|People search for survivors at the site of a landslide that destroyed some 40 households, where more than 100 people are feared to be buried, local media reports, in Xinmo Village, Sichuan Province, China June 24, 2017. REUTERS/Stringer|
The landslide swept over 46 homes as dawn broke at around 6 a.m. in Xinmo village in Maoxian county, a remote mountainous area of north Sichuan close to the region of Tibet, according to the official Xinhua state news agency.
President Xi Jinping urged on the rescue effort, but state broadcaster CCTV reported that by midday the only people rescued were a couple and their two-month-old baby.
Xinhua said the estimated number of missing was provided by local authorities.
The landslide blocked a two-kilometer (1.24 miles) stretch of a nearby river and 1.6 kilometers of road, according to Xinhua.
State television reports showed villagers and rescuers scrambling over mounds of mud and rocks that had slid down the mountainside. Xinhua said there were 400 people involved in the rescue effort and 6 ambulances were at the scene, and more were on their way.
|Rescue personnel work at the site of a landslide that destroyed some 40 households, where more than 100 people are feared to be buried, according to local media reports, in Xinmo Village, China June 24, 2017. REUTERS/Stringer|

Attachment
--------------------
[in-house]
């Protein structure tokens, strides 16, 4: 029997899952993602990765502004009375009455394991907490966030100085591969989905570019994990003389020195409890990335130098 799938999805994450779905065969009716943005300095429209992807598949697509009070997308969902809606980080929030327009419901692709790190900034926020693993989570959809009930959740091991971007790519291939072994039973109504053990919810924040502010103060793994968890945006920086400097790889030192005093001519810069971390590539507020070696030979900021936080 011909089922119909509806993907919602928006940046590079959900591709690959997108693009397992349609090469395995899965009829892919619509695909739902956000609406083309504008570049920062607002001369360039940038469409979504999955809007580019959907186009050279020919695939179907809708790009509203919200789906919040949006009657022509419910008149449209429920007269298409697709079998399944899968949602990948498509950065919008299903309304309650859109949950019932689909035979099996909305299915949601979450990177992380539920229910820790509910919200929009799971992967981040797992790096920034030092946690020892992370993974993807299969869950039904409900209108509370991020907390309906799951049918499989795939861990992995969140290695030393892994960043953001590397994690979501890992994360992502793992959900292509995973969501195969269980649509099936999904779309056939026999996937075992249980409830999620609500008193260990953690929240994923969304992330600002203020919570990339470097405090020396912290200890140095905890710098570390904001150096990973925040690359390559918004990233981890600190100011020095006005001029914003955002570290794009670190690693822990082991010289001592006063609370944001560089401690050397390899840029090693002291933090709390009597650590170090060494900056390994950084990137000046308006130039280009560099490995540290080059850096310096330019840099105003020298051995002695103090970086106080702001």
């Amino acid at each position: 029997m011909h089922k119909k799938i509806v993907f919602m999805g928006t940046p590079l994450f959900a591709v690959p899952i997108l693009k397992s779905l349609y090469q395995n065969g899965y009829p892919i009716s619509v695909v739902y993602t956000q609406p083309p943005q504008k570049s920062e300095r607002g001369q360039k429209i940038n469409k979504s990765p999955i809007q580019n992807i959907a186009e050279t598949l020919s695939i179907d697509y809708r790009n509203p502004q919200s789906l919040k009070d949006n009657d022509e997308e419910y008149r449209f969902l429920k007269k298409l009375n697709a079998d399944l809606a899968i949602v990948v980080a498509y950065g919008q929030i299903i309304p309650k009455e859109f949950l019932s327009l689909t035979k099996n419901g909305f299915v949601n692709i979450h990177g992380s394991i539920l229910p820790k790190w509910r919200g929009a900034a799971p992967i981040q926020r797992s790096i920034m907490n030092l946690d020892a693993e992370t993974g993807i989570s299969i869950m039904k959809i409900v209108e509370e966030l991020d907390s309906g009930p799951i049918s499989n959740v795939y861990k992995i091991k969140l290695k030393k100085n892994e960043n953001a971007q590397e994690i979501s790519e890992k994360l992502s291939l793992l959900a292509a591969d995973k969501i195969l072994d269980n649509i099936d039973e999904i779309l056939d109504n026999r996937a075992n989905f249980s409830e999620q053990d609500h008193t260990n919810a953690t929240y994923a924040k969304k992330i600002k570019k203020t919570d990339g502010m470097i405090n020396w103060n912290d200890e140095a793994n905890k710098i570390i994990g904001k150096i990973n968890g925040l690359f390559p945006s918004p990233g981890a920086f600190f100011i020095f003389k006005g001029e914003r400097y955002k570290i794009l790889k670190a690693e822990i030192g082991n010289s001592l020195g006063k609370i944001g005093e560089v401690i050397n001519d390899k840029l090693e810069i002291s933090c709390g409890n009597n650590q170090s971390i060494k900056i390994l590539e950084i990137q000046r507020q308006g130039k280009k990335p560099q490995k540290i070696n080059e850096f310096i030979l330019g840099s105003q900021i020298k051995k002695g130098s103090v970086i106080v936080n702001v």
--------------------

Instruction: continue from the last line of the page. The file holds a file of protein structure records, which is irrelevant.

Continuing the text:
Police have closed roads in the county to all traffic except emergency services, the news agency said.
There is an extensive network of dams in the region, including two hydropower plants in Diexi town near the buried village.
A researcher from the Chengdu Chinese Academy of Social Science, a state-backed think tank, told China Radio International that heavy rainfall probably caused the slide. The researcher, whose name wasn't given, also warned of the risk that a dam could collapse, endangering communities further downstream.
The area is prone to earthquakes, including one in 1933 that resulted in parts of Diexi town becoming submerged by a nearby lake, and an 8.0 magnitude tremor in central Sichuan's Wenchuan county in 2008 that killed nearly 70,000 people.